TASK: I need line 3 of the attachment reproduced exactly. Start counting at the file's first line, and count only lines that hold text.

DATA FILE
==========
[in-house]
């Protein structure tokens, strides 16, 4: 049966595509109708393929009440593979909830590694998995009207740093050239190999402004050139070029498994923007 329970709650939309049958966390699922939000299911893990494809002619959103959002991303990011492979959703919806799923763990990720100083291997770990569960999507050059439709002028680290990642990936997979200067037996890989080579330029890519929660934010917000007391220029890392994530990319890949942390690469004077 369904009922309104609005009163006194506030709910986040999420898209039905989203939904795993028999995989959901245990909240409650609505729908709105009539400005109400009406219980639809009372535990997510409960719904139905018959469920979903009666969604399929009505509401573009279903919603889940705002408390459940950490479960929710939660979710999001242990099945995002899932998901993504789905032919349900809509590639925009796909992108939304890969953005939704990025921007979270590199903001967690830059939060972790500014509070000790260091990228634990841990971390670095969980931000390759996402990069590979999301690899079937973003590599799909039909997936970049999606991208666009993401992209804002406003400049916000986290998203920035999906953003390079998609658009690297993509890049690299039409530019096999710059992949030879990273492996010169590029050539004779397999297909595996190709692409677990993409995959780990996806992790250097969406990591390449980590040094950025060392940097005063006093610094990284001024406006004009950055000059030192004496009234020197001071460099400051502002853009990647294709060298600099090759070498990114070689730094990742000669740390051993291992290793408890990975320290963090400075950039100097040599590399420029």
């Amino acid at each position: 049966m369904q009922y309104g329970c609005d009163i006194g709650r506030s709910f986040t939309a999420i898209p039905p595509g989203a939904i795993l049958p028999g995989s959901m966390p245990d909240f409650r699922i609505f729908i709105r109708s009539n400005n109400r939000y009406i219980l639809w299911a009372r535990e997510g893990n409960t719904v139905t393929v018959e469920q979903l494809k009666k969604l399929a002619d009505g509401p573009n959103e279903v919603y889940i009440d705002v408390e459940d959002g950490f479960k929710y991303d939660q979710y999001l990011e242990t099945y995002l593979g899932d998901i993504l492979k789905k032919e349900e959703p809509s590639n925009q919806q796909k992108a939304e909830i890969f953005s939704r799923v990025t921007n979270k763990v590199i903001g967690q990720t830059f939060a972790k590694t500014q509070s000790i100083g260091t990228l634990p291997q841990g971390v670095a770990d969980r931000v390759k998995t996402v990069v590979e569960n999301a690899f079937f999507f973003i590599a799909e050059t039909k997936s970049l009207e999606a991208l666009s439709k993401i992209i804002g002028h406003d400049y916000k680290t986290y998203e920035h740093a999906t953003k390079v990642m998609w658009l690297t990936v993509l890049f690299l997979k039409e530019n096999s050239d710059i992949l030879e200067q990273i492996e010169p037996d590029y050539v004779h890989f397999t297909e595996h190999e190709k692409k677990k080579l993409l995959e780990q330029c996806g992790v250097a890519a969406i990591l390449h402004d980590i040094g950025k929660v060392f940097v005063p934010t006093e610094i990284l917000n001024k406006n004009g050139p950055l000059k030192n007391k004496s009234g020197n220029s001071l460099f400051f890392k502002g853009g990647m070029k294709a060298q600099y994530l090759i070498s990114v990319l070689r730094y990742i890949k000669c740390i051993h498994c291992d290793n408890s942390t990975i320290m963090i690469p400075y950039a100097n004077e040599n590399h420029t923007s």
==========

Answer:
């Amino acid at each position: 049966m369904q009922y309104g329970c609005d009163i006194g709650r506030s709910f986040t939309a999420i898209p039905p595509g989203a939904i795993l049958p028999g995989s959901m966390p245990d909240f409650r699922i609505f729908i709105r109708s009539n400005n109400r939000y009406i219980l639809w299911a009372r535990e997510g893990n409960t719904v139905t393929v018959e469920q979903l494809k009666k969604l399929a002619d009505g509401p573009n959103e279903v919603y889940i009440d705002v408390e459940d959002g950490f479960k929710y991303d939660q979710y999001l990011e242990t099945y995002l593979g899932d998901i993504l492979k789905k032919e349900e959703p809509s590639n925009q919806q796909k992108a939304e909830i890969f953005s939704r799923v990025t921007n979270k763990v590199i903001g967690q990720t830059f939060a972790k590694t500014q509070s000790i100083g260091t990228l634990p291997q841990g971390v670095a770990d969980r931000v390759k998995t996402v990069v590979e569960n999301a690899f079937f999507f973003i590599a799909e050059t039909k997936s970049l009207e999606a991208l666009s439709k993401i992209i804002g002028h406003d400049y916000k680290t986290y998203e920035h740093a999906t953003k390079v990642m998609w658009l690297t990936v993509l890049f690299l997979k039409e530019n096999s050239d710059i992949l030879e200067q990273i492996e010169p037996d590029y050539v004779h890989f397999t297909e595996h190999e190709k692409k677990k080579l993409l995959e780990q330029c996806g992790v250097a890519a969406i990591l390449h402004d980590i040094g950025k929660v060392f940097v005063p934010t006093e610094i990284l917000n001024k406006n004009g050139p950055l000059k030192n007391k004496s009234g020197n220029s001071l460099f400051f890392k502002g853009g990647m070029k294709a060298q600099y994530l090759i070498s990114v990319l070689r730094y990742i890949k000669c740390i051993h498994c291992d290793n408890s942390t990975i320290m963090i690469p400075y950039a100097n004077e040599n590399h420029t923007s």